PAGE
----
Debt crisis: Eurozone death drive
26 September 2011
The New York Times
In talks with the IMF, European governments have pledged to take “all necessary measures” to prevent the collapse of the Eurozone. However, as New York Times columnist and Economics Nobel Prize laureate Paul Krugman points out, until now their actions have only served to undermine the single currency.
Is it possible to be both terrified and bored? That’s how I feel about the negotiations now under way over how to respond to Europe’s economic crisis, and I suspect other observers share the sentiment.
On one side, Europe’s situation is really, really scary: with countries that account for a third of the euro area’s economy now under speculative attack, the single currency’s very existence is being threatened – and a euro collapse could inflict vast damage on the world.
On the other side, European policy makers seem set to deliver more of the same. They’ll probably find a way to provide more credit to countries in trouble, which may or may not stave off imminent disaster. But they don’t seem at all ready to acknowledge a crucial fact – namely, that without more expansionary fiscal and monetary policies in Europe’s stronger economies, all of their rescue attempts will fail.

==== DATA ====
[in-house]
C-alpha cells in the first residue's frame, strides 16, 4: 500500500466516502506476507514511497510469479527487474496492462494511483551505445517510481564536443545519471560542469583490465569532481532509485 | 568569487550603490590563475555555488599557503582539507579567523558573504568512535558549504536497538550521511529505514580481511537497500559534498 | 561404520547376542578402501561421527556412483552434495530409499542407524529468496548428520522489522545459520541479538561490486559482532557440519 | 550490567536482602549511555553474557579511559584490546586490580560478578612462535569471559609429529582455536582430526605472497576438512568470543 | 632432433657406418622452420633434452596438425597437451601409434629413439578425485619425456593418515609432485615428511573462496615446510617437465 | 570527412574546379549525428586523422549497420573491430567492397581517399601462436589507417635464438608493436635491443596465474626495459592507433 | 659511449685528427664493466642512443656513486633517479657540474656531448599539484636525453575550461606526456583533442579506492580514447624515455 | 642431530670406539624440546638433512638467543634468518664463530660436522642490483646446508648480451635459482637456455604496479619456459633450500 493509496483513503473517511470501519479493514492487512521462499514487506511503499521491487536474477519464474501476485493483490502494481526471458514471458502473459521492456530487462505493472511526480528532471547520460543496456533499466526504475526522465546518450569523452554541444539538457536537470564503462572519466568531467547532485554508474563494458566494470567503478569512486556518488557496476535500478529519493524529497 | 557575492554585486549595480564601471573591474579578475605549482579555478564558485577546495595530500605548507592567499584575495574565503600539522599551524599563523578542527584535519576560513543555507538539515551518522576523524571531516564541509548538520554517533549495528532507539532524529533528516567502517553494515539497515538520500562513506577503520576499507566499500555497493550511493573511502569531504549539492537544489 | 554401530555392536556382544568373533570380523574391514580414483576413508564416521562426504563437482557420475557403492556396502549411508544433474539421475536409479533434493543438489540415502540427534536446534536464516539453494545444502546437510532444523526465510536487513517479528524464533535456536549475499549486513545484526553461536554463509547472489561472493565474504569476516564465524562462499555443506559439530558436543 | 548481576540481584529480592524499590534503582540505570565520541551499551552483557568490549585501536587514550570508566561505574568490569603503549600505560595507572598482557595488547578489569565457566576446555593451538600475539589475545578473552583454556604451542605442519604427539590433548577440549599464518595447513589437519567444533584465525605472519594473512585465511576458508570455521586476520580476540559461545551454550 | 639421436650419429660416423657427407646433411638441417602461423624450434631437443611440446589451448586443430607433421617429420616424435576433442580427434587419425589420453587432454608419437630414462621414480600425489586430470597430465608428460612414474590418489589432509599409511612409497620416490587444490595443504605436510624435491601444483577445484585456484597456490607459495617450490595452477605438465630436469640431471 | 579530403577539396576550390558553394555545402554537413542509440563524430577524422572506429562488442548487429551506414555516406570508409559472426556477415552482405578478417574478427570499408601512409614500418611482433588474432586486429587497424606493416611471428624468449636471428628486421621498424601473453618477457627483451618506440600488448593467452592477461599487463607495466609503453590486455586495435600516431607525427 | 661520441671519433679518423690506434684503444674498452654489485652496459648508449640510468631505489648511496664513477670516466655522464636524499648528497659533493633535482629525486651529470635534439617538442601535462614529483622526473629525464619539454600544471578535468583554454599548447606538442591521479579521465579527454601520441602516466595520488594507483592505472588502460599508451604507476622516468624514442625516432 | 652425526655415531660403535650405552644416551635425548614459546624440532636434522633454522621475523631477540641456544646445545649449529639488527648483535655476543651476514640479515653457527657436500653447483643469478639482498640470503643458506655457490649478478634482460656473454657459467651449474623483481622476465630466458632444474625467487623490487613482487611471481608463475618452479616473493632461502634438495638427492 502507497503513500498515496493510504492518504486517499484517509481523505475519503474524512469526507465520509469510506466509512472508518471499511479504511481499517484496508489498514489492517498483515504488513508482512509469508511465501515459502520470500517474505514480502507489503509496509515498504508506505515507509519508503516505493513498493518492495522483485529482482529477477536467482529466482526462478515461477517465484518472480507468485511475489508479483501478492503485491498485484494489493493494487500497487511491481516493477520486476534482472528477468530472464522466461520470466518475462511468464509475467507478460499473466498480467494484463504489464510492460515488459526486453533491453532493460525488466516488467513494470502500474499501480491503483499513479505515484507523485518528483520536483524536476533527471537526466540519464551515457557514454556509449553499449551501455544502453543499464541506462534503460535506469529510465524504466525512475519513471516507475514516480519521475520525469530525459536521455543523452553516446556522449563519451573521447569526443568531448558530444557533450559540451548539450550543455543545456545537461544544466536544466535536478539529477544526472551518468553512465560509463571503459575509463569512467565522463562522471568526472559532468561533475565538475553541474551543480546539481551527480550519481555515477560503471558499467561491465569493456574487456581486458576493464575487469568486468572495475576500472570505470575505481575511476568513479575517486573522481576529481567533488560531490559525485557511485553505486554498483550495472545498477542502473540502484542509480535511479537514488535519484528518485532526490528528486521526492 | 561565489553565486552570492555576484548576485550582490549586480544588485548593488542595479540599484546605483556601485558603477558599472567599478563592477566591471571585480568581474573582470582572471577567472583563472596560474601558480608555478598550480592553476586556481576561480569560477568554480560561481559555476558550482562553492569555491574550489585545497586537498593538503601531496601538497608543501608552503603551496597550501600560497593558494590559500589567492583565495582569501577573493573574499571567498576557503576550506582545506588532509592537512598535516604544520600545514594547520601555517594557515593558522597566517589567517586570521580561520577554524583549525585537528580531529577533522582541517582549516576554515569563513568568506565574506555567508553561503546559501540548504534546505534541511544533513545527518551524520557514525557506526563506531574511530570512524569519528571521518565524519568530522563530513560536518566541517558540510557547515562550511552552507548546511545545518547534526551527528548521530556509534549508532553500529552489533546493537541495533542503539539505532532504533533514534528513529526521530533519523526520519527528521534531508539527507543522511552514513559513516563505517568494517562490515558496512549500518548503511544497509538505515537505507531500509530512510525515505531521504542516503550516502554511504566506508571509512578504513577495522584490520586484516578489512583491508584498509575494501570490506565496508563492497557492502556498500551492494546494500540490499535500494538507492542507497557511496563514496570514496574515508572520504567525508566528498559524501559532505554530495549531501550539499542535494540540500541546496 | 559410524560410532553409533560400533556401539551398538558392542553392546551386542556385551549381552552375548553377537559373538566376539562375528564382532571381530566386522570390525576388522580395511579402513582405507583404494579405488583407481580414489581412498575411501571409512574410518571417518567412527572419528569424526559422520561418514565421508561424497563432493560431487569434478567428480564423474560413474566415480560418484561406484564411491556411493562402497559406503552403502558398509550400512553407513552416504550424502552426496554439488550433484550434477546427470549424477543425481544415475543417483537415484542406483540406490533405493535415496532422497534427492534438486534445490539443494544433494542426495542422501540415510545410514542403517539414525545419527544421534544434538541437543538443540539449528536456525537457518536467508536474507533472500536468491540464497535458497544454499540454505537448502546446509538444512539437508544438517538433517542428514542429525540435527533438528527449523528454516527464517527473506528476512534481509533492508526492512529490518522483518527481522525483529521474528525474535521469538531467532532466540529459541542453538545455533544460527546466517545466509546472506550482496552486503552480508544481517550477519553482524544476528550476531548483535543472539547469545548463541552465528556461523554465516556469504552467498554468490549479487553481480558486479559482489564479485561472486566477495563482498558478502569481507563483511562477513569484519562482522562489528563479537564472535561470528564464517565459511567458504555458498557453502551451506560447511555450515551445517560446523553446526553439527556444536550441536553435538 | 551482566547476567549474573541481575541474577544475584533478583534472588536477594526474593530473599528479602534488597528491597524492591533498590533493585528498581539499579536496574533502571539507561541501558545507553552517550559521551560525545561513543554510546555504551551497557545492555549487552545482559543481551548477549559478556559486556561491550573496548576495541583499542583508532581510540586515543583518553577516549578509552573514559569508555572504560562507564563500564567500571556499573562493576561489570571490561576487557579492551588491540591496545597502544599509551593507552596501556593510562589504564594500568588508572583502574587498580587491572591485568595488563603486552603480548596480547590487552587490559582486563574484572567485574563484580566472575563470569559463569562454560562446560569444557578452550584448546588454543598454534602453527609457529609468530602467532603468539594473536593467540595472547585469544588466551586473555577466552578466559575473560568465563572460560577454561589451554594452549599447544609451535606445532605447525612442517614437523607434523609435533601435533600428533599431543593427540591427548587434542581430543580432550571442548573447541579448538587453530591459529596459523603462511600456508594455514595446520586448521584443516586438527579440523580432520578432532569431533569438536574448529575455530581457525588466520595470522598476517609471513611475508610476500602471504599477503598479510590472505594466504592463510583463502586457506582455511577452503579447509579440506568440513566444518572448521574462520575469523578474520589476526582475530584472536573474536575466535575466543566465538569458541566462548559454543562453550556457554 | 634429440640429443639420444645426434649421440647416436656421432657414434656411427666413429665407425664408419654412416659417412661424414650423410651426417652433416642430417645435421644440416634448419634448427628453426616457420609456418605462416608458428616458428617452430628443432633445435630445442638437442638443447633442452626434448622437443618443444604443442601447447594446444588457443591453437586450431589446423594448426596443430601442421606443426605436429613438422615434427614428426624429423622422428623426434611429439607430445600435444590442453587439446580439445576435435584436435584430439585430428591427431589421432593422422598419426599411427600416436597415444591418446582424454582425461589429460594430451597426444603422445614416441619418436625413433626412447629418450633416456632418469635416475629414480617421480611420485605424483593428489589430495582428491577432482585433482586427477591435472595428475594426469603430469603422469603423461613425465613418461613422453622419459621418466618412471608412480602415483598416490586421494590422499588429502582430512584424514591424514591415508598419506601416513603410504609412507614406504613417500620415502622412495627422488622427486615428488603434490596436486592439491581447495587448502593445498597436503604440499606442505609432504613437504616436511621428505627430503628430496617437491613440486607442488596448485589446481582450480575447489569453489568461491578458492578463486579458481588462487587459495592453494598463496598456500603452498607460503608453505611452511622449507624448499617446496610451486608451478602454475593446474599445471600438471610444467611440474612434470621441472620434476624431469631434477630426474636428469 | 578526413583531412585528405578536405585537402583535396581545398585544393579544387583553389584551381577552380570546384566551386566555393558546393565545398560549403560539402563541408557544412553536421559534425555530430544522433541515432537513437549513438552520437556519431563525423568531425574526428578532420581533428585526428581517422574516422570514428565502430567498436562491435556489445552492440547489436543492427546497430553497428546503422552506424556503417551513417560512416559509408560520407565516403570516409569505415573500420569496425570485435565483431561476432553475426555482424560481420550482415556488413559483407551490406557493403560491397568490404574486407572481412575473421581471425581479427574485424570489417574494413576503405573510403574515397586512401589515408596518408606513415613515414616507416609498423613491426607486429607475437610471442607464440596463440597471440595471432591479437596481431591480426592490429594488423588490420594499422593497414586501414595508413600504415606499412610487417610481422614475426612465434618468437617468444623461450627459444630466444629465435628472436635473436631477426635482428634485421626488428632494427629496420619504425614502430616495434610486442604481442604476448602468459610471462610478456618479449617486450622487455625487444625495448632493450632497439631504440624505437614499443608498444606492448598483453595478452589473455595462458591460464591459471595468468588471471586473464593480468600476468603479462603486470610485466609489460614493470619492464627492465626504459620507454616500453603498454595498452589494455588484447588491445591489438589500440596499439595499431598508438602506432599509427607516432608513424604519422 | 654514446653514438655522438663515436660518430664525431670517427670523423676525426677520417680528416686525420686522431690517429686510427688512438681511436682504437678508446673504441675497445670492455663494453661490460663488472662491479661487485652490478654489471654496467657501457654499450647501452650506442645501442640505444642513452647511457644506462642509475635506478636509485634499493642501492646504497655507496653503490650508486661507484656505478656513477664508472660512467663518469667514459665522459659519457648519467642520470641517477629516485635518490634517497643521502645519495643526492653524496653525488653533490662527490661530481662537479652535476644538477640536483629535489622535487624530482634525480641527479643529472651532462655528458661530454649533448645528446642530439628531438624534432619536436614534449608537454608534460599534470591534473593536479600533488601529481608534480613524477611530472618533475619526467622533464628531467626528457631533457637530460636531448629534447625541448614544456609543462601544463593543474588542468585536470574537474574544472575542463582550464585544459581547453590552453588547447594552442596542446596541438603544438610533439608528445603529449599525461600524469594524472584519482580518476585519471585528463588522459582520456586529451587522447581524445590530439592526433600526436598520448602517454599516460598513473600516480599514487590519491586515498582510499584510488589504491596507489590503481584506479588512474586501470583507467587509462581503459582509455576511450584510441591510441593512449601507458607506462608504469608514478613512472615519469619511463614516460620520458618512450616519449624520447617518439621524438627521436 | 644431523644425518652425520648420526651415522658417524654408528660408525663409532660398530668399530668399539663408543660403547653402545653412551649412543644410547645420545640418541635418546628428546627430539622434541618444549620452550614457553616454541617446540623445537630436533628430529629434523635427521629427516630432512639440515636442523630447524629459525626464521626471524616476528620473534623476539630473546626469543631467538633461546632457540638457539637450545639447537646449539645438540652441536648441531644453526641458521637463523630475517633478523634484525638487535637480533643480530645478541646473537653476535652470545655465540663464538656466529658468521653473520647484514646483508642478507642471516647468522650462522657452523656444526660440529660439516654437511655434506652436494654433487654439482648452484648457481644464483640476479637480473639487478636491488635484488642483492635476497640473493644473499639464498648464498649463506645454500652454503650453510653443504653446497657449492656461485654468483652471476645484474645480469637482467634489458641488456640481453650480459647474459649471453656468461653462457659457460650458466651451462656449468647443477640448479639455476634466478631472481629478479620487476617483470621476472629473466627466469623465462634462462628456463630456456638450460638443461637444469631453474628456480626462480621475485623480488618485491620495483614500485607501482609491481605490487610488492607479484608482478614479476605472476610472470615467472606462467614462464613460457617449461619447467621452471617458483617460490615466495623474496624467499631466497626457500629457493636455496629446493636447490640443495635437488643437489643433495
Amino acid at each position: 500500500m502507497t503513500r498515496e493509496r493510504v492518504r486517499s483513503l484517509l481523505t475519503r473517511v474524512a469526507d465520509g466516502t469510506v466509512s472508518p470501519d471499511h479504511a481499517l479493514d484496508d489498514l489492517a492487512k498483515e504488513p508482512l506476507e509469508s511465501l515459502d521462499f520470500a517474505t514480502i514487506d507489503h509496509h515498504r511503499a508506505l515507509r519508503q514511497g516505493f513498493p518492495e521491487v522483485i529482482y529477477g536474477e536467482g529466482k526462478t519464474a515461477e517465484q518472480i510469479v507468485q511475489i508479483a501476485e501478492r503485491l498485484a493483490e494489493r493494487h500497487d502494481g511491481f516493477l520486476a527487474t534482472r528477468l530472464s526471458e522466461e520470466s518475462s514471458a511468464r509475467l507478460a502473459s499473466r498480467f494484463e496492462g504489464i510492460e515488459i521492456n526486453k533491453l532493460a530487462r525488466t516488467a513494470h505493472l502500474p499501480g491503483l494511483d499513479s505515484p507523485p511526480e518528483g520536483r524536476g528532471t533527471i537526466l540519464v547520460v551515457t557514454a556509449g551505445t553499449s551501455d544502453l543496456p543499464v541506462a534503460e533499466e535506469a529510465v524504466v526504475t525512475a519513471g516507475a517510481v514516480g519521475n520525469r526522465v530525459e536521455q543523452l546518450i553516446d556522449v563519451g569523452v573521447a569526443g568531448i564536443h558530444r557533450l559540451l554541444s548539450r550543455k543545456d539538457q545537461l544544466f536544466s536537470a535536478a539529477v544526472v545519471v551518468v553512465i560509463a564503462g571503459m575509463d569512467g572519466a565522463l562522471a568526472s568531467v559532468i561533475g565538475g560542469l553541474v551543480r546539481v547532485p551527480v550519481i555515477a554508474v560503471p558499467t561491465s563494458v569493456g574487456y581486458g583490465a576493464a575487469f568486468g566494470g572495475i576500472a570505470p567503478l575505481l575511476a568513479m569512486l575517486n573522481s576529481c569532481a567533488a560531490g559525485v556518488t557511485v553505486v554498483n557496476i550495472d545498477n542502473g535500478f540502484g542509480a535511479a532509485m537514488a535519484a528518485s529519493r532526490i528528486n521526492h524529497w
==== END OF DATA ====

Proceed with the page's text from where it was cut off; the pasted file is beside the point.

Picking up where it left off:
So now what? Europe’s answer [to the economic and fiscal crisis and the collapse of investor confidence in the peripherial nation’s bonds] has been to demand harsh fiscal austerity, especially sharp cuts in public spending, from troubled debtors, meanwhile providing stopgap financing until private-investor confidence returns. Can this strategy work?
Not for Greece, which actually was fiscally profligate during the good years, and owes more than it can plausibly repay. Probably not for Ireland and Portugal, which for different reasons also have heavy debt burdens. But given a favorable external environment – specifically, a strong overall European economy with moderate inflation – Spain, which even now has relatively low debt, and Italy, which has a high level of debt but surprisingly small deficits, could possibly pull it off.